How birdwatchers have fun in the summer doldrums
Photo by Cal Vornberger
This morning at about 8:30, the Wednesday walking group known as the Early Birders arrived at the Azalea Pond a bit dispirited. It was hot -- the 4th day of the latest heatwave. Very few birds had made themselves known, either by sight or sound. It was at least a month before the very earliest fall migrant [maybe the yellow warbler] would start the birdwatching juices flowing again.
Then a titmouse began to call nearby. The call came closer and closer -- and a bold grey, crested bird suddenly appeared on a fence just in front of us. Alice quickly took out her little bag of nuts [pecans this time, not peanuts] gave the rest of us a few, and the fun began. One by one we held out our hands, palm up, little bits of pecan on the palm, and the titmouse honored each of us in turn by gently landing on our hands, taking a tidbit into its bill and taking off again.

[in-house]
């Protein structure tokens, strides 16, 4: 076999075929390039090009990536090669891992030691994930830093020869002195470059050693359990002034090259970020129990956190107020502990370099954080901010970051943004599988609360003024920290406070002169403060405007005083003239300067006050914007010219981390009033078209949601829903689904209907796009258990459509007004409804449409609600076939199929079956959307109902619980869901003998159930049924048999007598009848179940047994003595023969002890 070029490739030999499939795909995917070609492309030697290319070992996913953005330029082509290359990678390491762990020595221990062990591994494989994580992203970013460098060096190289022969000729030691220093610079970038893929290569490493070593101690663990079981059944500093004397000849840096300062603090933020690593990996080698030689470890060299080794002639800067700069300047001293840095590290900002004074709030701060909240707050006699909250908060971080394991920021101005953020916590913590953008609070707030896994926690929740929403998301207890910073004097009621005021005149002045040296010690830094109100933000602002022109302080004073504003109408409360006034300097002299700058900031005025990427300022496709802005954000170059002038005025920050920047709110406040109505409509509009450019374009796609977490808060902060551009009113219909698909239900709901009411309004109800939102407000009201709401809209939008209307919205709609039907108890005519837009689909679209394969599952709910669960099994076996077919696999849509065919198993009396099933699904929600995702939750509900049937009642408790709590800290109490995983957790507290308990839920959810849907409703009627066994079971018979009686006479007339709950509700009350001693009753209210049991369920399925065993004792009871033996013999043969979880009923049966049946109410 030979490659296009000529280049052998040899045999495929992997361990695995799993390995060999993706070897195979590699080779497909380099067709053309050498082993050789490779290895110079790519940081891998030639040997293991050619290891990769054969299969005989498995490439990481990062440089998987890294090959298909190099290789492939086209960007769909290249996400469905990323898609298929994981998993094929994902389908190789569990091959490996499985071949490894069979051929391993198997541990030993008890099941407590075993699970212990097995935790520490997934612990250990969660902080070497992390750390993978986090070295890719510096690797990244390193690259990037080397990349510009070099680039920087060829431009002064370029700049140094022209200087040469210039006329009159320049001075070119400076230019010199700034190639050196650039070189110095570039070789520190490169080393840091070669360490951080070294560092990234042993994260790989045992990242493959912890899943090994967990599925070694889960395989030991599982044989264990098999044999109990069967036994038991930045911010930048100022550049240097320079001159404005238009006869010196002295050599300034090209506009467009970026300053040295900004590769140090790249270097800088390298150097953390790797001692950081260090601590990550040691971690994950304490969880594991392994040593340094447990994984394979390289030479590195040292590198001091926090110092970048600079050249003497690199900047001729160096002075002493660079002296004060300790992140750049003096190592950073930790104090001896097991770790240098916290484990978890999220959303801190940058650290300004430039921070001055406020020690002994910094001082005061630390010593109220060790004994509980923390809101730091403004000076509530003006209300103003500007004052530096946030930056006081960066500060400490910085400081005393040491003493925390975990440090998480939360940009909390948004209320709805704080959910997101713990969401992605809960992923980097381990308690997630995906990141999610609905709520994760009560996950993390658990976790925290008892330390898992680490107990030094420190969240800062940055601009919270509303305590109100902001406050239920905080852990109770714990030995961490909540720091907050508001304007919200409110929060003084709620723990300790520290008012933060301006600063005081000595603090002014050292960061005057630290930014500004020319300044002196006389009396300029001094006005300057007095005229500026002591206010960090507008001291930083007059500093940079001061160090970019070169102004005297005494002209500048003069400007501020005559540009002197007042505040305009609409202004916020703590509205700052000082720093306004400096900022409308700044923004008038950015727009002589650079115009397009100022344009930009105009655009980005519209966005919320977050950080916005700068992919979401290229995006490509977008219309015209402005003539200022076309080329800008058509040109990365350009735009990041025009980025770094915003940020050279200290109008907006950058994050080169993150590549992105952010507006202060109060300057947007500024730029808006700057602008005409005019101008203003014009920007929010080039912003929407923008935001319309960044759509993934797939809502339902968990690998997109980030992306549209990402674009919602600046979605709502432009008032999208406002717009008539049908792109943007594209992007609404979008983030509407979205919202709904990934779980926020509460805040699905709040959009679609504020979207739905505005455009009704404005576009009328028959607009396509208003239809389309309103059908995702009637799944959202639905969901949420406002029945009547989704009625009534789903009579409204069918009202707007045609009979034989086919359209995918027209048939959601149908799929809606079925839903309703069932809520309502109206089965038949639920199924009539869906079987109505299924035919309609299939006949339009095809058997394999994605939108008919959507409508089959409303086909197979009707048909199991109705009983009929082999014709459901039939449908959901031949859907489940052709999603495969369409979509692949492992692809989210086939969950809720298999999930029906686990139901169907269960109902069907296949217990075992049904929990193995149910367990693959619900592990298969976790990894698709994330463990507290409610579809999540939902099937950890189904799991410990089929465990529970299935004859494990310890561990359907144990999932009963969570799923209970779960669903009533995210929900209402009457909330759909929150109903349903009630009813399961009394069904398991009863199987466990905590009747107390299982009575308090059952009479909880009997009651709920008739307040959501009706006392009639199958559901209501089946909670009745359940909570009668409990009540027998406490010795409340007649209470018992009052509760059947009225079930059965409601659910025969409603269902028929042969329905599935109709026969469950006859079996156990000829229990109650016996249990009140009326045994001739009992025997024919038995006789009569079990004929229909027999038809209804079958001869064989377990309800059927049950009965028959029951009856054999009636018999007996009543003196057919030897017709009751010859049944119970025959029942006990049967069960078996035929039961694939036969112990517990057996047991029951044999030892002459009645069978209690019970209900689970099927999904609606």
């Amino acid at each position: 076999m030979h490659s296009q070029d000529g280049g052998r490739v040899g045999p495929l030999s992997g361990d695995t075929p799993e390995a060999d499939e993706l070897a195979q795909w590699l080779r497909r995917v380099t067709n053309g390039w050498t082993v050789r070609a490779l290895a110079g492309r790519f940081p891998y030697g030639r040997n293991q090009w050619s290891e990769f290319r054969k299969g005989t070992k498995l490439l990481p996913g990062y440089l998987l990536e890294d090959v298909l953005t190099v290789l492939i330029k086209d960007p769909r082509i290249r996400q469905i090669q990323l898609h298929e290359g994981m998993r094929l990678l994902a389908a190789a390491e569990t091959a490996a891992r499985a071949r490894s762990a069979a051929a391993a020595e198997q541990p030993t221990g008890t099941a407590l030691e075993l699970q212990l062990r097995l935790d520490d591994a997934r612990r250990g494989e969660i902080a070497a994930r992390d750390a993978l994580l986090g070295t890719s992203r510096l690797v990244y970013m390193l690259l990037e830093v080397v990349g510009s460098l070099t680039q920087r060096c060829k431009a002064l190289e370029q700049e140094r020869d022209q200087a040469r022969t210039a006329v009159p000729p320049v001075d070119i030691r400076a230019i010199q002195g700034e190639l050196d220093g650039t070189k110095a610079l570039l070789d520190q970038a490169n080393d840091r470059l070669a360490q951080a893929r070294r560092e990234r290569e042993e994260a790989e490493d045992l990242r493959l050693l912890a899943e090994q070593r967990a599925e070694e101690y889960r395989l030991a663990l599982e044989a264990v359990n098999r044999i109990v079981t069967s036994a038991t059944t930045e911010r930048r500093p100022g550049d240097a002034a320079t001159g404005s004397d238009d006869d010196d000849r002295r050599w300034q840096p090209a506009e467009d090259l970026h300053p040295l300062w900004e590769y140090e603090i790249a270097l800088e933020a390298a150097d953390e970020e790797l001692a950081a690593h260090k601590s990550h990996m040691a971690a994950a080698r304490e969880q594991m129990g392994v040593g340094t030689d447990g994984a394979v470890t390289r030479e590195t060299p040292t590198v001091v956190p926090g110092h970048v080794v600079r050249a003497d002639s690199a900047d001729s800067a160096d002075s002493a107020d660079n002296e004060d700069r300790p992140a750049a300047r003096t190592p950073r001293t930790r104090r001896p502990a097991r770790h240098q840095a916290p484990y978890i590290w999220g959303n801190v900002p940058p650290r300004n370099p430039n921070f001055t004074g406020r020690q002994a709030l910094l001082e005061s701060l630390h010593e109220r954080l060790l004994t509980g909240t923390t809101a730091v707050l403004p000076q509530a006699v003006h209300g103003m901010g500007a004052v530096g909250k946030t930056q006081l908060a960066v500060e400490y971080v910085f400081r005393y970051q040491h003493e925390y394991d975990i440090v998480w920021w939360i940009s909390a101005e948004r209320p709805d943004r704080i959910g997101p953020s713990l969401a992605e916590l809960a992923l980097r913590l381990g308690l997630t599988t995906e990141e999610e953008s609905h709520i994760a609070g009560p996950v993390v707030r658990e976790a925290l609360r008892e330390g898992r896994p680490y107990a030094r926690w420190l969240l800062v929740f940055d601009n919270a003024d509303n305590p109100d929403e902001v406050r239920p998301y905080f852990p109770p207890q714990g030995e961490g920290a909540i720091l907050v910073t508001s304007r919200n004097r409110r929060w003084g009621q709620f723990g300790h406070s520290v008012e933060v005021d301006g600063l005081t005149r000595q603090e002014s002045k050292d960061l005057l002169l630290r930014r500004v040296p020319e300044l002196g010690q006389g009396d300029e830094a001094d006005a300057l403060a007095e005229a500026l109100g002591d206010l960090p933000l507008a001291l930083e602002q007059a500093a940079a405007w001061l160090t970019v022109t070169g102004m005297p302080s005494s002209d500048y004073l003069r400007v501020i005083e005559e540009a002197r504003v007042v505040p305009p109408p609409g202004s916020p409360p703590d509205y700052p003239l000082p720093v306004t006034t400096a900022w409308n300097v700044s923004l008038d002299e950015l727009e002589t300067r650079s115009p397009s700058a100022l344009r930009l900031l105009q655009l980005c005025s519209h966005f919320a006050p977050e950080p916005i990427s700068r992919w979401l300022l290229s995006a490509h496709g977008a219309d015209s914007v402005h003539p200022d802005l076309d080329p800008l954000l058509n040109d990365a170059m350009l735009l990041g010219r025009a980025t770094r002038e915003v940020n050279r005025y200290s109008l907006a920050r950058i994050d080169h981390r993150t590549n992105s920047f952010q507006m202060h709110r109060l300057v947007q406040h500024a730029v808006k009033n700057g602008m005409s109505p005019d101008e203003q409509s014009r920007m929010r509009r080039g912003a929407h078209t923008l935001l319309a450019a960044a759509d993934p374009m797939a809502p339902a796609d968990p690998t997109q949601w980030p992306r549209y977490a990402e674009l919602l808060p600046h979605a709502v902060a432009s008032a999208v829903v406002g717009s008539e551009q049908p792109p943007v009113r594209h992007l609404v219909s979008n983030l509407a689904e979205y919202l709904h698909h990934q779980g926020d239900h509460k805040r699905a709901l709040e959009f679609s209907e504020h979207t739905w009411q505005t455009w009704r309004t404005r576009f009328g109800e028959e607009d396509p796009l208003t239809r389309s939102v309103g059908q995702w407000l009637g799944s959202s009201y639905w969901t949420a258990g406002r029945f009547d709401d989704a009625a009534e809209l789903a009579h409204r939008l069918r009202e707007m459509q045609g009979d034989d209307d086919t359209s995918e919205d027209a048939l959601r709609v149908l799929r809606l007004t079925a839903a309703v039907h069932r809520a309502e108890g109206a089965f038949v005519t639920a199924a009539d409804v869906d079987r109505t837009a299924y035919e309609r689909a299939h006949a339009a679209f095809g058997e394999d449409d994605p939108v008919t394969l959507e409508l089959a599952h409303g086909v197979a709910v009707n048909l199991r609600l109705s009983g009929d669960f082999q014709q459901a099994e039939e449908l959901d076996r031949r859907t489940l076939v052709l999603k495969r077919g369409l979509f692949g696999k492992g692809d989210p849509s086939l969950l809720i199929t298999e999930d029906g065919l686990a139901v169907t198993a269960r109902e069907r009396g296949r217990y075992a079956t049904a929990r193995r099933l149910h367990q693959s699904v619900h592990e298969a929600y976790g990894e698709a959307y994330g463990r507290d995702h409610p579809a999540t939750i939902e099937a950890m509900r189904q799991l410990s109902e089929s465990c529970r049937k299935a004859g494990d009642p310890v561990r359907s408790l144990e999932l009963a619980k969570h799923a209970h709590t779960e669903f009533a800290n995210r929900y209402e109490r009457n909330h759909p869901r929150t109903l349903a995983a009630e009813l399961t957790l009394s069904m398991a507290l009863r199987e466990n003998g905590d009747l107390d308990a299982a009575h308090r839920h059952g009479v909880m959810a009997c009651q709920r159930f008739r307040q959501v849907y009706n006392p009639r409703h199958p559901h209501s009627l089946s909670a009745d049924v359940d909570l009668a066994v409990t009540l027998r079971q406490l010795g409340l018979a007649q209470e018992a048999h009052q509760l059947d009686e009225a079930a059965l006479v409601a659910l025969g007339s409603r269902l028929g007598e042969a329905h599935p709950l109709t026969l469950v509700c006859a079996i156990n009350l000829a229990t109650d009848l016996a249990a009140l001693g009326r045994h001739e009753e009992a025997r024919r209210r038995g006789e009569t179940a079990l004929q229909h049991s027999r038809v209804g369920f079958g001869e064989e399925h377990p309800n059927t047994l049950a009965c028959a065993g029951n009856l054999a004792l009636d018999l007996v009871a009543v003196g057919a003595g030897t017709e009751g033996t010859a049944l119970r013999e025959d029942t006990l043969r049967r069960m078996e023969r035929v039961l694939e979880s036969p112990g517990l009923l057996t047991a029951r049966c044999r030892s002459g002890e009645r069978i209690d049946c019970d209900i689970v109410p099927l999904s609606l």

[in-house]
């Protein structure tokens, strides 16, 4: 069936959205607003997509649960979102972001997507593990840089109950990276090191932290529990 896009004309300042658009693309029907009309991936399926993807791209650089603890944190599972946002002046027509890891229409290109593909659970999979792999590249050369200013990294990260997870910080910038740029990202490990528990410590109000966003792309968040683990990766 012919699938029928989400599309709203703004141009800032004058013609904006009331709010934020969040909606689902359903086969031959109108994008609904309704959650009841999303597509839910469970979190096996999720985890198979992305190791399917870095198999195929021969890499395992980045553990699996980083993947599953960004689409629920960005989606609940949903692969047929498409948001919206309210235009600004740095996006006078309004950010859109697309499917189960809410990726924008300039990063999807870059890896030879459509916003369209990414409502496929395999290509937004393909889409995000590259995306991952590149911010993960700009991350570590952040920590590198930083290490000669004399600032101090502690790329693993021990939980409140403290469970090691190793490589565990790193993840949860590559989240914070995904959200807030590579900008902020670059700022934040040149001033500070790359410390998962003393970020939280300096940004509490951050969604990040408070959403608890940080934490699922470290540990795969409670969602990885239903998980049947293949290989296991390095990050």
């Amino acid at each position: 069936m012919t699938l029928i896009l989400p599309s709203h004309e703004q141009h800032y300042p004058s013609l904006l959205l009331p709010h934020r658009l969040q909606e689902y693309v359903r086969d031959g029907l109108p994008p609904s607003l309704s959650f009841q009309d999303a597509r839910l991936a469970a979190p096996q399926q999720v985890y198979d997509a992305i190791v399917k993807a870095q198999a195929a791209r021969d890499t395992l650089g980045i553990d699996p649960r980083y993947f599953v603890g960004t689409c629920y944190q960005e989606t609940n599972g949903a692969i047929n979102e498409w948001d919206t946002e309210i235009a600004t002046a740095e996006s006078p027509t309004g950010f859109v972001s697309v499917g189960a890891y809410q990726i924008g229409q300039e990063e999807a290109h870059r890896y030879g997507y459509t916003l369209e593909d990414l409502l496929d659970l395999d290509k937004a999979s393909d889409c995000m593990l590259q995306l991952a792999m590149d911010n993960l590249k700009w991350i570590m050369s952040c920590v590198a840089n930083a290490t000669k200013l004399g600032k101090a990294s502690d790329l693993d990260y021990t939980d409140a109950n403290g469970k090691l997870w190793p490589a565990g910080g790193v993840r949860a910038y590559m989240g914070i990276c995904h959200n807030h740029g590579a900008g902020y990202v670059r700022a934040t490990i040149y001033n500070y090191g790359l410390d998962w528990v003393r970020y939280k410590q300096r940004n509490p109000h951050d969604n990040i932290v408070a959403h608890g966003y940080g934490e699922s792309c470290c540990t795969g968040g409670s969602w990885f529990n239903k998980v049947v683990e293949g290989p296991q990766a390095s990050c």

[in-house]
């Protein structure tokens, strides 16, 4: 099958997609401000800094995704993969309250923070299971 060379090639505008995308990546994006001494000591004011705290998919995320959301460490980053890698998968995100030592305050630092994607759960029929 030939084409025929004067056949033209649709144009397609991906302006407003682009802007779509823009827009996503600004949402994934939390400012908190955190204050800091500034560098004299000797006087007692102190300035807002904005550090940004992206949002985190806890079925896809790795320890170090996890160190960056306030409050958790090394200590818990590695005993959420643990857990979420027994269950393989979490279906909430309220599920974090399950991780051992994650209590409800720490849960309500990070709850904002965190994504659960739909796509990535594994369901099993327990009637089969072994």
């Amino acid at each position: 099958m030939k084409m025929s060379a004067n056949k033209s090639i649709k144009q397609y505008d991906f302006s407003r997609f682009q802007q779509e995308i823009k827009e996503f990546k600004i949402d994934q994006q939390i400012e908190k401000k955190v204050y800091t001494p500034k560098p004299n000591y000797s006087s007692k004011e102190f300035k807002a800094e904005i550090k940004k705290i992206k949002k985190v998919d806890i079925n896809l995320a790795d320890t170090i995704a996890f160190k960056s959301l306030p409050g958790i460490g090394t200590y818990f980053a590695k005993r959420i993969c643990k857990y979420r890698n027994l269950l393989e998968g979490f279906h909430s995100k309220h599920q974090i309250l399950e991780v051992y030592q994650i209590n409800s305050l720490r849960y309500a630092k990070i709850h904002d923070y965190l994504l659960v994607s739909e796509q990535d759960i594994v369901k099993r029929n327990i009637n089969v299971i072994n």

Another titmouse arrived, a fledgling, followed by another. Then a nuthatch joined the little mob of feeding birds, and then another. And then two more nuthatches. Three of them were clearly fledglings, a bit fuzzier and clumsier than the adult. It was the nuthatch family we had been following for the last few weeks, watching the parents go in and out of their nest-hole in a low stump near the Rustic Summerhouse.
A pair of bluejays joined the group of feeders. These did not come to our hands to feed. They'd land on a branch just above a bird that was about to eat its nut tidbit and grab it -- or make the bird drop it. Then the bluejay swooped down and made off with it, the bully.
A great time was had by all, the feeders and the fed alike and the miseries of a New York heat-wave were deferred for at least half an hour.